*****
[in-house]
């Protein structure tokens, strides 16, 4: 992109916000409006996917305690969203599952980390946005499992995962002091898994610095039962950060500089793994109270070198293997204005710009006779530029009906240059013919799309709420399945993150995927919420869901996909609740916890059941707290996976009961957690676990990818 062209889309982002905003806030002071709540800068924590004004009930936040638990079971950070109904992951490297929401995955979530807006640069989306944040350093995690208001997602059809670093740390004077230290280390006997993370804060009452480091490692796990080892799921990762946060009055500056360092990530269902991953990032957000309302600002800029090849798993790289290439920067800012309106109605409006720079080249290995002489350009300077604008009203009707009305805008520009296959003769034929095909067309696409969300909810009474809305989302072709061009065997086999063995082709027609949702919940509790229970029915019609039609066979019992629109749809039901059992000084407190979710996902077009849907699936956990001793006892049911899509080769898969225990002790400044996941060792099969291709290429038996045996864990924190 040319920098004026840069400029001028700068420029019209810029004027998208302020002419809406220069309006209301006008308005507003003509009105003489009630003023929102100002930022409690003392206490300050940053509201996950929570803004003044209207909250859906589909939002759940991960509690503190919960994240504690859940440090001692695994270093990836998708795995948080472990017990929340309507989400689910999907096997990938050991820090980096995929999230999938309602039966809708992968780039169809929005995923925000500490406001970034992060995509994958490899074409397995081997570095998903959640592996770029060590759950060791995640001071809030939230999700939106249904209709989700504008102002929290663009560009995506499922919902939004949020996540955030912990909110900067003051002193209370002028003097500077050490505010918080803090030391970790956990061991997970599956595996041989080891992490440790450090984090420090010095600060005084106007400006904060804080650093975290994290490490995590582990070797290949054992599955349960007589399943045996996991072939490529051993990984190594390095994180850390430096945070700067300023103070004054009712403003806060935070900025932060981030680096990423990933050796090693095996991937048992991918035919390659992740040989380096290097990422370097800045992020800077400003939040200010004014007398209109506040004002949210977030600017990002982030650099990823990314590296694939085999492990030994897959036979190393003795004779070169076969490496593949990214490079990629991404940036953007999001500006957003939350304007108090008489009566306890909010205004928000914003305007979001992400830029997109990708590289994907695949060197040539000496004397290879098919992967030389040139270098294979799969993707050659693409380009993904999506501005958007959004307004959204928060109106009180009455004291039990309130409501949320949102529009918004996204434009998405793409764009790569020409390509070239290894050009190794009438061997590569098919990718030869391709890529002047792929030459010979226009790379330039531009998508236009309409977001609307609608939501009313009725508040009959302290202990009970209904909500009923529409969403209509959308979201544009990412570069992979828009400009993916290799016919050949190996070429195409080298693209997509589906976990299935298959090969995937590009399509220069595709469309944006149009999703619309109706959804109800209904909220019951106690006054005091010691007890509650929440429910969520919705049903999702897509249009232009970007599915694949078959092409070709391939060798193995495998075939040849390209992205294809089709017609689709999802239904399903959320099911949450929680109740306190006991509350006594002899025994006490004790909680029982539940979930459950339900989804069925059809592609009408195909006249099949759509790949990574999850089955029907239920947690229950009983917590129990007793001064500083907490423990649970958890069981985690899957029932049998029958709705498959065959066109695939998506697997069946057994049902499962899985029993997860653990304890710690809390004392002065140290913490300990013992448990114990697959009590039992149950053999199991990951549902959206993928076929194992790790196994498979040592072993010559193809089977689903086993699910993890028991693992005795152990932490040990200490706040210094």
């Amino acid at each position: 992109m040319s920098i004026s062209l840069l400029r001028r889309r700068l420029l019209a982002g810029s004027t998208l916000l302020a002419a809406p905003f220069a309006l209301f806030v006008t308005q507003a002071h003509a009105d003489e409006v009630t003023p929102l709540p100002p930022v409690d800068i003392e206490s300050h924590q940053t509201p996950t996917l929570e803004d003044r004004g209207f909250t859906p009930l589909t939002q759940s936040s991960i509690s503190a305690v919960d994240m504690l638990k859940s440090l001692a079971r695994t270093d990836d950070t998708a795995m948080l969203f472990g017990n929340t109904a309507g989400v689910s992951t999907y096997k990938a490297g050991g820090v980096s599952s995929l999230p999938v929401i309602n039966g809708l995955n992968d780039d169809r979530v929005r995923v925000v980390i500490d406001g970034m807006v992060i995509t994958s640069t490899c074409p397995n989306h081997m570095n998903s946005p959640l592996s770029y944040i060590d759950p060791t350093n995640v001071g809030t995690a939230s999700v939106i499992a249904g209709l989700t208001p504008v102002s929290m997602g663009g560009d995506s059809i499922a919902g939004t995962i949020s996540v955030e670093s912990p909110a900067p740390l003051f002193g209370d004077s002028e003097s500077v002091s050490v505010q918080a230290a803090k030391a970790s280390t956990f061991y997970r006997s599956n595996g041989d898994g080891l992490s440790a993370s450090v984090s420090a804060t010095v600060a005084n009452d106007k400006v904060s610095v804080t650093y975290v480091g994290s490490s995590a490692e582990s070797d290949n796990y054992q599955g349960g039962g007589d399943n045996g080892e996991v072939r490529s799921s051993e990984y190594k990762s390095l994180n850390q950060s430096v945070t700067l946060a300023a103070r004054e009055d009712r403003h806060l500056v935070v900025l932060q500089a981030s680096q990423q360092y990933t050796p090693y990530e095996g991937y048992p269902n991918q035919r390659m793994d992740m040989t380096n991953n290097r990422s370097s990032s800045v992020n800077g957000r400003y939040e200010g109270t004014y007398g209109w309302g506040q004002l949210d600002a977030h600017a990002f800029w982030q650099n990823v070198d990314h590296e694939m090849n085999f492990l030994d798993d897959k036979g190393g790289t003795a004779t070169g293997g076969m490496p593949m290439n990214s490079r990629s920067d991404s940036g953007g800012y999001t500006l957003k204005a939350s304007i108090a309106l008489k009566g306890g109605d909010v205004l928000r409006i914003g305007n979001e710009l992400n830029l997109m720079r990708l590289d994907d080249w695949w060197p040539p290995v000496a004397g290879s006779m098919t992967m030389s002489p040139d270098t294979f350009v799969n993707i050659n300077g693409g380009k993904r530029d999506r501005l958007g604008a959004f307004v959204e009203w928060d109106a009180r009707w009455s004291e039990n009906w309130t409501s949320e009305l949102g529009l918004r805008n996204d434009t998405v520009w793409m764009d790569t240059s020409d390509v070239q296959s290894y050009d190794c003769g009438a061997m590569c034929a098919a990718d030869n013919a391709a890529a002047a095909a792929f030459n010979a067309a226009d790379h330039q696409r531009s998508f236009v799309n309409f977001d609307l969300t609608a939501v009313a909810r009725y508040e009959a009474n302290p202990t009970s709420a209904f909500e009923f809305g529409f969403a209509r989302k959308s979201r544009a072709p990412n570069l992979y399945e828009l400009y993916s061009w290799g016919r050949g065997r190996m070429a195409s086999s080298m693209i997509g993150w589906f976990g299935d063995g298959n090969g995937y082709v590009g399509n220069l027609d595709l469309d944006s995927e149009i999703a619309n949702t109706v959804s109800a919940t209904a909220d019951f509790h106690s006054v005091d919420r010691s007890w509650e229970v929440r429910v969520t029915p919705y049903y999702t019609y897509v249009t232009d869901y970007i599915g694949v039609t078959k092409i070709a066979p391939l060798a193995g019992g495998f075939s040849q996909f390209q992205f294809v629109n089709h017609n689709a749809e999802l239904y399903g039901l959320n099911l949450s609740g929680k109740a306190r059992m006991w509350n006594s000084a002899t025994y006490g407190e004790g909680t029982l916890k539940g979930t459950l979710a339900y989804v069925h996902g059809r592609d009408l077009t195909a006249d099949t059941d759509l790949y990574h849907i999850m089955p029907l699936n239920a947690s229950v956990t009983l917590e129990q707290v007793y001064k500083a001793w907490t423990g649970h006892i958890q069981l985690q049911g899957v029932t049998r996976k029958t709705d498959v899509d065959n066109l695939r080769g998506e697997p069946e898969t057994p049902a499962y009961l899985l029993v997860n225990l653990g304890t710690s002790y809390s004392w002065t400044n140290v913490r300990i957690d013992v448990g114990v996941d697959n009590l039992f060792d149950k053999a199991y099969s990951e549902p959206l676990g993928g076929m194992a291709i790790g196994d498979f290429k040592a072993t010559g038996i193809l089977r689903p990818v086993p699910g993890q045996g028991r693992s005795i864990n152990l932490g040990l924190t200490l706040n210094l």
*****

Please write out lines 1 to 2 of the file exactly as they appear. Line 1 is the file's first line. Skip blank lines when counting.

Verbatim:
[in-house]
């Protein structure tokens, strides 16, 4: 992109916000409006996917305690969203599952980390946005499992995962002091898994610095039962950060500089793994109270070198293997204005710009006779530029009906240059013919799309709420399945993150995927919420869901996909609740916890059941707290996976009961957690676990990818 062209889309982002905003806030002071709540800068924590004004009930936040638990079971950070109904992951490297929401995955979530807006640069989306944040350093995690208001997602059809670093740390004077230290280390006997993370804060009452480091490692796990080892799921990762946060009055500056360092990530269902991953990032957000309302600002800029090849798993790289290439920067800012309106109605409006720079080249290995002489350009300077604008009203009707009305805008520009296959003769034929095909067309696409969300909810009474809305989302072709061009065997086999063995082709027609949702919940509790229970029915019609039609066979019992629109749809039901059992000084407190979710996902077009849907699936956990001793006892049911899509080769898969225990002790400044996941060792099969291709290429038996045996864990924190 040319920098004026840069400029001028700068420029019209810029004027998208302020002419809406220069309006209301006008308005507003003509009105003489009630003023929102100002930022409690003392206490300050940053509201996950929570803004003044209207909250859906589909939002759940991960509690503190919960994240504690859940440090001692695994270093990836998708795995948080472990017990929340309507989400689910999907096997990938050991820090980096995929999230999938309602039966809708992968780039169809929005995923925000500490406001970034992060995509994958490899074409397995081997570095998903959640592996770029060590759950060791995640001071809030939230999700939106249904209709989700504008102002929290663009560009995506499922919902939004949020996540955030912990909110900067003051002193209370002028003097500077050490505010918080803090030391970790956990061991997970599956595996041989080891992490440790450090984090420090010095600060005084106007400006904060804080650093975290994290490490995590582990070797290949054992599955349960007589399943045996996991072939490529051993990984190594390095994180850390430096945070700067300023103070004054009712403003806060935070900025932060981030680096990423990933050796090693095996991937048992991918035919390659992740040989380096290097990422370097800045992020800077400003939040200010004014007398209109506040004002949210977030600017990002982030650099990823990314590296694939085999492990030994897959036979190393003795004779070169076969490496593949990214490079990629991404940036953007999001500006957003939350304007108090008489009566306890909010205004928000914003305007979001992400830029997109990708590289994907695949060197040539000496004397290879098919992967030389040139270098294979799969993707050659693409380009993904999506501005958007959004307004959204928060109106009180009455004291039990309130409501949320949102529009918004996204434009998405793409764009790569020409390509070239290894050009190794009438061997590569098919990718030869391709890529002047792929030459010979226009790379330039531009998508236009309409977001609307609608939501009313009725508040009959302290202990009970209904909500009923529409969403209509959308979201544009990412570069992979828009400009993916290799016919050949190996070429195409080298693209997509589906976990299935298959090969995937590009399509220069595709469309944006149009999703619309109706959804109800209904909220019951106690006054005091010691007890509650929440429910969520919705049903999702897509249009232009970007599915694949078959092409070709391939060798193995495998075939040849390209992205294809089709017609689709999802239904399903959320099911949450929680109740306190006991509350006594002899025994006490004790909680029982539940979930459950339900989804069925059809592609009408195909006249099949759509790949990574999850089955029907239920947690229950009983917590129990007793001064500083907490423990649970958890069981985690899957029932049998029958709705498959065959066109695939998506697997069946057994049902499962899985029993997860653990304890710690809390004392002065140290913490300990013992448990114990697959009590039992149950053999199991990951549902959206993928076929194992790790196994498979040592072993010559193809089977689903086993699910993890028991693992005795152990932490040990200490706040210094």